The rhetoric of de-policing: Evaluating open-ended survey responses from police officers with machine learning-based structural topic modeling


Purpose: To extract latent topic models from open-ended survey responses, and test the relationship between the resulting models and police officers' motivation to engage in proactive policing.

Methods: The study relies on a corpus of open-ended responses from 396 police officers collected in a survey. Using structural topic modeling, a type of unsupervised machine learning-based text analysis, the study demonstrates how researchers can gain additional insight into police attitudes.

Results: The first stage of analysis results in the construction of three distinct topic models, which are measures of officer sentiments regarding Professionalism, Naivety, and Distortion. In the second stage, the three topics are tested for hypothesis validity in a confirmatory factor structure using structural equation modeling. The model specification includes closed-ended survey responses from the same respondents regarding their willingness to engage in different levels of proactive policing. This analysis establishes topics of Professionalism and Distortion as significant predictors of proactivity sentiments, while Naivety has no significant association.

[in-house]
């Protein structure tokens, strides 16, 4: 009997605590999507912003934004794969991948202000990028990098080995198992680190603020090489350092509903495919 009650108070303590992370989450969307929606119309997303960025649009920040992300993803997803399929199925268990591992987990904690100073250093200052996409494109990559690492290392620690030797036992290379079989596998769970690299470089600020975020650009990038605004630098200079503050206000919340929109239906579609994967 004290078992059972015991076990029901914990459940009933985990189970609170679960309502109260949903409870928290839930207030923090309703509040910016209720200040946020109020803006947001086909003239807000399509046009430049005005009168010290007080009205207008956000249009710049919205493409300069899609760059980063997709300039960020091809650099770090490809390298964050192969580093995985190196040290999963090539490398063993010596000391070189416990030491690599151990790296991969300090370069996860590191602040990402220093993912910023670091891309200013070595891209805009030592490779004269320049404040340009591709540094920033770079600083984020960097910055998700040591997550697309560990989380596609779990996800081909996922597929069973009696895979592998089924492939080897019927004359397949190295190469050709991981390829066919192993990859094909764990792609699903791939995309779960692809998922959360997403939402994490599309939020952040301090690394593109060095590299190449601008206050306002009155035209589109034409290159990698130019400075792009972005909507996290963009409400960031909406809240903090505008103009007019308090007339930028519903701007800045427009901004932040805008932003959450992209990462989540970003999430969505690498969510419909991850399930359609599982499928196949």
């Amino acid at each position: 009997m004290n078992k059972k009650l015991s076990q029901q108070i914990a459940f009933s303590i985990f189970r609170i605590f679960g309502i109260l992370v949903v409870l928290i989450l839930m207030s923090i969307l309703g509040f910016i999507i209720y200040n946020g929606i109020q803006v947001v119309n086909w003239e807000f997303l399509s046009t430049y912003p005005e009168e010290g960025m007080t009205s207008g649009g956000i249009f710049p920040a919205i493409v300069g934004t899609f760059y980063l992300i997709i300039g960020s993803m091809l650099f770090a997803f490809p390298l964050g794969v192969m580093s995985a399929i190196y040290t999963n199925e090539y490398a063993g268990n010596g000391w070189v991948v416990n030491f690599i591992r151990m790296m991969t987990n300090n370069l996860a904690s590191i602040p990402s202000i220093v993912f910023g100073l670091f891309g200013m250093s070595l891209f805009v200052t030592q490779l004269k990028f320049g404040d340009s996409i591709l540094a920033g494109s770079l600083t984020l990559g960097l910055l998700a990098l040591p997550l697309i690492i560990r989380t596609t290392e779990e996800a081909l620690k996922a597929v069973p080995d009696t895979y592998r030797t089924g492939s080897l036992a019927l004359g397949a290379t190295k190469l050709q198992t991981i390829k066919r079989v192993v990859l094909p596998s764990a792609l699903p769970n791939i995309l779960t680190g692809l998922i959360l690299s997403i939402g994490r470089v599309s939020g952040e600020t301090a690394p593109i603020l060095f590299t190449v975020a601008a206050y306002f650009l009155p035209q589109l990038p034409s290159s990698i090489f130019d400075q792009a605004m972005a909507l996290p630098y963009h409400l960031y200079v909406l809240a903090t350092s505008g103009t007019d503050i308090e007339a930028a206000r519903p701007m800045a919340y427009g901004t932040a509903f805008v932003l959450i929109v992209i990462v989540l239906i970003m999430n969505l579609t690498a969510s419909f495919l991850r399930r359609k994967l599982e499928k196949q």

Conclusions: This study’s contribution is in demonstrating a novel machine-learning method to examine large collections of open-ended survey responses, and providing a method of analysis for researchers to test for a ‘de-policing’ effect in US law enforcement.

Journal of Criminal Justice, 64
Scott M. Mourtgos
Scott M. Mourtgos
Ph.D. Candidate

I am a Ph.D. candidate in Political Science at the University of Utah and a National Institute of Justice LEADS scholar. I study policing and criminal justice policy. I am particularly interested in public perceptions of police use-of-force and the criminal justice system, investigative techniques in sexual assault cases, and crime deterrence policy.